Space Struck

Space Struck

by Paige Lewis

Paperback(New Edition)

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This astonishing, self-assured debut leads us on an exploration to the stars and back, begging us to reconsider our boundaries of self, time, space, and knowledge. The speaker writes, “…the universe/is an arrow/without end/and it asks only one question;/How dare you?”

Zig-zagging through the realms of nature, science, and religion, one finds St. Francis sighing in the corner of a studio apartment, tides that are caused by millions of oysters “gasping in unison,” an ark filled with women in its stables, and prayers that reach God fastest by balloon. There’s pathos: “When my new lover tells me I’m correct to love him, I/realize the sound isn’t metal at all. It’s not the coins rattling/ on concrete, but the fingers scraping to pick them up.” And humor, too: “…even the sun’s been sighing Not you again/when it sees me.” After reading this far-reaching, inventive collection, we too are startled, space struck, our pockets gloriously “filled with space dust.”

Product Details

ISBN-13: 9781946448446
Publisher: Sarabande Books
Publication date: 10/08/2019
Edition description: New Edition
Pages: 96
Sales rank: 120,692
Product dimensions: 5.30(w) x 7.90(h) x 0.40(d)

About the Author

Paige Lewis is the recipient of the 2016 Editor’s Award in Poetry from TheFlorida Review as well as a GregoryDjanikianScholarship from The Adroit Journal. Their poems have appeared in Poetry,American Poetry Review, Ploughshares, The Georgia Review,Best New Poets 2017, andelsewhere. They currently live and teach in Lafayette, Indiana.

Read an Excerpt


it’s a shame to eat blackberries in the dark,

but that’s exactly what I’m up to when a man

startles down the street screaming, The fourth

dimension is not time!
He makes me feel stupid

and it’s hard to sleep knowing so little

about everything, so I enroll in a night class

where I learn the universe is an arrow

without end and it asks only one question:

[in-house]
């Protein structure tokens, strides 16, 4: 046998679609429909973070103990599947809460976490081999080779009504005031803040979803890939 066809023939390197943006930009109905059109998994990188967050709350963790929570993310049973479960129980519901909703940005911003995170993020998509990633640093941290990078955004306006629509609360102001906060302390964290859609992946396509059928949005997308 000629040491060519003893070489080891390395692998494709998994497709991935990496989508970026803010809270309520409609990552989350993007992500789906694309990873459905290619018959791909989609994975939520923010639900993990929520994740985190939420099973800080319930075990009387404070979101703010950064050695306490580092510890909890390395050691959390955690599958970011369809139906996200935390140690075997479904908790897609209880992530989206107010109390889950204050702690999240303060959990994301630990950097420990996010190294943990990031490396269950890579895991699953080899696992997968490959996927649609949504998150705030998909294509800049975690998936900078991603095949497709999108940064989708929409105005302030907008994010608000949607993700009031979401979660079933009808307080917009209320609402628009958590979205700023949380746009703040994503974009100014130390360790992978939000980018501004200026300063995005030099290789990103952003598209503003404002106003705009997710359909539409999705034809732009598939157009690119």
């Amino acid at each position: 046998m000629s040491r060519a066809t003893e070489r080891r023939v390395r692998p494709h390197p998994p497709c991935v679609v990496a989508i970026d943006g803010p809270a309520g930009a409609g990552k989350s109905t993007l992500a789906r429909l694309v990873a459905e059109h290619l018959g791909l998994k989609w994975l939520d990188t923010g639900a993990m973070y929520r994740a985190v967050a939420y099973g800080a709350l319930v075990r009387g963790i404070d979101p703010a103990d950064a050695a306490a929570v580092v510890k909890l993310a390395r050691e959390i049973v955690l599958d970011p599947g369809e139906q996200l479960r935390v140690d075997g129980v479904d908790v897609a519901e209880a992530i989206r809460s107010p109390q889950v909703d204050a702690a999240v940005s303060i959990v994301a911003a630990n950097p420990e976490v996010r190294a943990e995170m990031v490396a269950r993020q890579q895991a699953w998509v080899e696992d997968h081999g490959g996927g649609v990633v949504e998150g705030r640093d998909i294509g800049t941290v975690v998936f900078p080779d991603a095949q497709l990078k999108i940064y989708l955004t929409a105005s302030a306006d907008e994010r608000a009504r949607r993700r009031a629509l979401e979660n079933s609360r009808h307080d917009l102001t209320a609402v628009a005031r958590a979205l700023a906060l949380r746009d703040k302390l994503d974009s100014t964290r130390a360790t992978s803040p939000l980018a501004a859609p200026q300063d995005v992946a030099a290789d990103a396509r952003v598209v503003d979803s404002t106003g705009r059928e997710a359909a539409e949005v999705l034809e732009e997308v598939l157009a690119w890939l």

How dare you? I recite it in bed, How dare

you? How dare you?
But still I can’t find sleep.

So I go out where winter is and roll

around in the snow until a sharp rock

meets the vulnerable plush of my belly.

A little blood. Hunched over, I must look

like I’m hiding something I don’t want to share.

And I suppose that’s true—the sharp,

the warm wet. The color is half the pain. Why

would anyone else want to see? How dare they?


he knows what I really mean. He paints my name

across the floral bedsheet and ties the bottom corners

to my ankles. Then he paints another

for himself. We walk into town and play the shadow game,

saying, Oh! I’m sorry for stepping on your

and Please be careful! My shadow is caught in the wheels

of your shopping cart.
It’s all very polite.

Our shadows get dirty just like anyone’s, so we take

them to the Laundromat—the one with

the 1996 Olympics–themed pinball machine—

and watch our shadows warm

against each other. We bring the shadow game home

and (this is my favorite part) when we

stretch our shadows across the bed, we get so tangled

my beloved grips his own wrist,

certain it’s mine, and kisses it.


Ann Hodges, the first confirmed meteorite victim

I remember the doctor lifting my nightgown

to see how high the bruise climbed. He seemed

disappointed— A thinner woman would’ve died. I was

small when I was young. Didn’t take up much space.

In fact, I could t all of me in a suitcase until I

was sixteen, and maybe I was dreaming of this

when the stone hit and I woke to light streaming

through the ceiling. I think I thought it was God,

since I’d been told it’s painful to bear witness.

At any rate, it was a blessing to my husband,

who pretends the bruise is still there.

At night, he lifts my nightgown and kneads my thigh.

He says, How deep, like he’s reaching into a galaxy.

He says, How full, and looks up to see if I wince.

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